Rickshaw Run teams reach halfway mark
Everyone they had encountered along the way warned them that the climb to Nepal's capital was beyond the reach of their 175-cc rickshaws, reports Neha Dara.world Updated: Jul 02, 2007 02:41 IST
Will she or won't she climb, teams Teersa Pahiya and the Vindalosers wondered of their trusty chariots Saira Bano and Jess, as they reached Narayangarh, at the foot of the road to Kathmandu.
Everyone they had encountered along the way warned them that the climb to Nepal's capital was beyond the reach of their 175-cc rickshaws. Seven teams had travelled this way before, but they didn't know what had become of them, since the two teams had spent the previous night in the middle of the jungles of Chitwan, away from phones and the Internet.
As they hit the first incline, Shaizia Jifri of Teesra Pahiya, started to chant a prayer under her breath. She didn't stop till they reached all the way to Kathmandu, 170km from Narayangarh.
Owen, who was driving Jess up the hills, said, "I was talking to her all the time, asking her to take us through. And she climbed like a beauty. Later I thought I'd been worrying for nothing."
Did he find the hill driving scary? "A bit at first, especially when I saw how fast everyone was taking the curves. But I slowly got a hang of it."
<b1>The trip to Kathmandu has brought the teams to the halfway mark of their 2500km Monsoon Rickshaw Run from Kolkata to Manali. Once they're out of Nepal, they're next challenge will be to take their rickshaws up the steep mountains to Manali.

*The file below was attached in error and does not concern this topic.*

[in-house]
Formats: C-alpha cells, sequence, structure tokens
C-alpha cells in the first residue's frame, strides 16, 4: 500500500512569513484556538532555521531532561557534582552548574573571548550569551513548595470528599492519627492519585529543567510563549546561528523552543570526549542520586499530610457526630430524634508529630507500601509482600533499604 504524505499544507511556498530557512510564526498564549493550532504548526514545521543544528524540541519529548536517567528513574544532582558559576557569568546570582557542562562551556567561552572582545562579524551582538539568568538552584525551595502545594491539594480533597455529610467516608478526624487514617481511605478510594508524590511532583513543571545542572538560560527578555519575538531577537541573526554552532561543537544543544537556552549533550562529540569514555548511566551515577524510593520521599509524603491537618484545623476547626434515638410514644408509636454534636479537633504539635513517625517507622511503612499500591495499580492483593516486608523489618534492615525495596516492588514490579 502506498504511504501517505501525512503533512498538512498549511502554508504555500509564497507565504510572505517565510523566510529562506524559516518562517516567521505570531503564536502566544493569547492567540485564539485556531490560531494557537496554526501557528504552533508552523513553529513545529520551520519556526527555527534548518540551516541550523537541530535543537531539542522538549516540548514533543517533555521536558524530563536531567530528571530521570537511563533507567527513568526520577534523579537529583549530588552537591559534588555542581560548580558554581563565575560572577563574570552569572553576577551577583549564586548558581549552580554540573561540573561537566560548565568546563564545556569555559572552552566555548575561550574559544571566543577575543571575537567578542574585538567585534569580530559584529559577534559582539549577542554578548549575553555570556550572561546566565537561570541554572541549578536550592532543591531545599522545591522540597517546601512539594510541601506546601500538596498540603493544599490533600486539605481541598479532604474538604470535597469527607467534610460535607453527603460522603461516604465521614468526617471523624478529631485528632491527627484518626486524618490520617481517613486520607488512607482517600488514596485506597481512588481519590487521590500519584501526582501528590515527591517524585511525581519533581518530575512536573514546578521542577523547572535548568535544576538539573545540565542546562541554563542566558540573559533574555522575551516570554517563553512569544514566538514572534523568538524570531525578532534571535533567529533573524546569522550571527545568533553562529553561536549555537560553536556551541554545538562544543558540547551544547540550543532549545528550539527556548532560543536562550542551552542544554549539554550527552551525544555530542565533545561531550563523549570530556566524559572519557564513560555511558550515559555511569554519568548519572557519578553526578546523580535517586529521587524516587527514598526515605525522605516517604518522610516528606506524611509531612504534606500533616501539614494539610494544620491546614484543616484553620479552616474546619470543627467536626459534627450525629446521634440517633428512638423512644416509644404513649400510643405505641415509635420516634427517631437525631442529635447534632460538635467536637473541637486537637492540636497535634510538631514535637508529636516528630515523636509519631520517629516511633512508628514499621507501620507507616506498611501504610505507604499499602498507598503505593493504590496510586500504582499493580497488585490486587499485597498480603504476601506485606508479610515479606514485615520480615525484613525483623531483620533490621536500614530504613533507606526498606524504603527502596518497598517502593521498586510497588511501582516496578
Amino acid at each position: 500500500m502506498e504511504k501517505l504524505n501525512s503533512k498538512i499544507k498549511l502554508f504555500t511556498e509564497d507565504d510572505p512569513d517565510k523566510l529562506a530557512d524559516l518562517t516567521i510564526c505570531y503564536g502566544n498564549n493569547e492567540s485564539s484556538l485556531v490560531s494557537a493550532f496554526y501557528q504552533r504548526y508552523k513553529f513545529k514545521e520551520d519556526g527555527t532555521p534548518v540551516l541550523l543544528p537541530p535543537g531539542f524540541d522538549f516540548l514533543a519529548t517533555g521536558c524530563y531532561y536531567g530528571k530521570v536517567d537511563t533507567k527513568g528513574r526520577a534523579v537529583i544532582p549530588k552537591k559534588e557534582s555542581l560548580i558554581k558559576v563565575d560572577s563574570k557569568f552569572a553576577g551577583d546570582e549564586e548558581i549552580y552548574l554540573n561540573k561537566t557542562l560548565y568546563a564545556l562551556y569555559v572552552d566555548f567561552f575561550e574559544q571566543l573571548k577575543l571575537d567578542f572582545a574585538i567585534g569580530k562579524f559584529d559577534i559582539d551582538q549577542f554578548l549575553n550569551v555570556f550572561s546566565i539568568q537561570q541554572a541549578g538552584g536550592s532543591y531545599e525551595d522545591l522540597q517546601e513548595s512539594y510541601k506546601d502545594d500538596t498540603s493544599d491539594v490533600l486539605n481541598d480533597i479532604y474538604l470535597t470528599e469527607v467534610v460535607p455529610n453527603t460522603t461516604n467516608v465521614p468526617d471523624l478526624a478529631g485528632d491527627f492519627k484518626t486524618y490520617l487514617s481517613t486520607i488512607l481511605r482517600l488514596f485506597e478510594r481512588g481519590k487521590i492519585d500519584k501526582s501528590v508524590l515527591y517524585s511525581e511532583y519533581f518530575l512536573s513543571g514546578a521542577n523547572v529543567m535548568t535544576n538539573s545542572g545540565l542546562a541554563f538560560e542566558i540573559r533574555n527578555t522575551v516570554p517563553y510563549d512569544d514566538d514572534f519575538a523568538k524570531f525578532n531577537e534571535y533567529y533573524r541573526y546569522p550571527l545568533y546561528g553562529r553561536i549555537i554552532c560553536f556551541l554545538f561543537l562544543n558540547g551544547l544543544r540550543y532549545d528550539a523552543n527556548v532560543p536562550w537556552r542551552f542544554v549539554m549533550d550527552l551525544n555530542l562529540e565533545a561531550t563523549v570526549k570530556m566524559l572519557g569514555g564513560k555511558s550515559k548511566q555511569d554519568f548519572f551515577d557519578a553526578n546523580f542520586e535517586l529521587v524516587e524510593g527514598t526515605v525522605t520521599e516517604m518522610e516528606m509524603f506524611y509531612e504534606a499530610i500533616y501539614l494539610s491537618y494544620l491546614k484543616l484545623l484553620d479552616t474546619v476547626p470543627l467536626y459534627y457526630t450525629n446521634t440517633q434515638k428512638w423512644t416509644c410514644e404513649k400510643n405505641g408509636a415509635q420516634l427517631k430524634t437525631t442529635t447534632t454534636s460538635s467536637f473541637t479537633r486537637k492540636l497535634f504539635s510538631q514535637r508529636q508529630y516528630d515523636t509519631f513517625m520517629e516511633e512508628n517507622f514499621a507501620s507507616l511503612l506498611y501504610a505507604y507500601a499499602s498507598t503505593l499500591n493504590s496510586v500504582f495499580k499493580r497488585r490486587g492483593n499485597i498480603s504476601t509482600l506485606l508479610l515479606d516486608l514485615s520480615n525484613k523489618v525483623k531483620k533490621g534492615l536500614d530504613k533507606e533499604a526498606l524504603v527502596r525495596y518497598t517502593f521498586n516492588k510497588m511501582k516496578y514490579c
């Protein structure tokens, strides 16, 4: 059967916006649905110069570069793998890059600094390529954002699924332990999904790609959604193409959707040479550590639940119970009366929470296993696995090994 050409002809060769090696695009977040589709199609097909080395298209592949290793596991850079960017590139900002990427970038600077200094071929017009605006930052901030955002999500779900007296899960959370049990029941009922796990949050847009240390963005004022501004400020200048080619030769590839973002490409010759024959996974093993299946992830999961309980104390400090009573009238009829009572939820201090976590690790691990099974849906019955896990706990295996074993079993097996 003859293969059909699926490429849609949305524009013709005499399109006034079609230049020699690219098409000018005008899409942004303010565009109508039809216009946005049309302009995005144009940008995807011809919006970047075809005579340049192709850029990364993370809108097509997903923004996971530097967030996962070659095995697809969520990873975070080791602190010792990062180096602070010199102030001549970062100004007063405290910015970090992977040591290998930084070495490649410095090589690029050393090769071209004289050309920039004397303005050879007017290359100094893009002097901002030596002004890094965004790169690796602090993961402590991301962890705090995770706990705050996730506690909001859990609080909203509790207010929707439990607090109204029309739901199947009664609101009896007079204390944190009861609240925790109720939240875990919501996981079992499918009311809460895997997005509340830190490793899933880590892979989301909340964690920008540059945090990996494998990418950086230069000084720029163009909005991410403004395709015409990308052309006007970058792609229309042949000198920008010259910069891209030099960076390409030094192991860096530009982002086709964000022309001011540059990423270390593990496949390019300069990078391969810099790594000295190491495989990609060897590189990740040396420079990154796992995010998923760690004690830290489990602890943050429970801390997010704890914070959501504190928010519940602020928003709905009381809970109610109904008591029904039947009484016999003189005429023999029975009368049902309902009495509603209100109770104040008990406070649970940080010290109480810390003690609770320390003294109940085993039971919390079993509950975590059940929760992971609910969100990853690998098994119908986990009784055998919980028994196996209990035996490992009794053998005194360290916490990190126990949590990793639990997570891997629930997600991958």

On reaching Manali, the rickshaws that the teams are driving will be donated to families that can use them to earn their livelihood. Each team will also donate 1000 pounds to the Mercy Corps.
Along the way, the teams encountered the uneasy paradox of the Nepali countryside. The calm and unhurried lives of the people and the greenery of their fields marred by the charred buses and stone blockades of the Maoists, marks of burnt tyres at almost every village crossroad. In addition, there was the nearly omnipresent Nepali military.
But everywhere the gaily-painted rickshaws went they attracted goodwill and cheer. "Everyone is so happy to see us and our rickshaws," said Jifri. Her teammate Akshay Mahajan agrees, "Not just children, even the old people wave and shout in encouragement, and give us the thumbs up as we go along. It's great fun."
The teams will be making their way to Pokhara next, on their way out of Nepal.
The journey so far: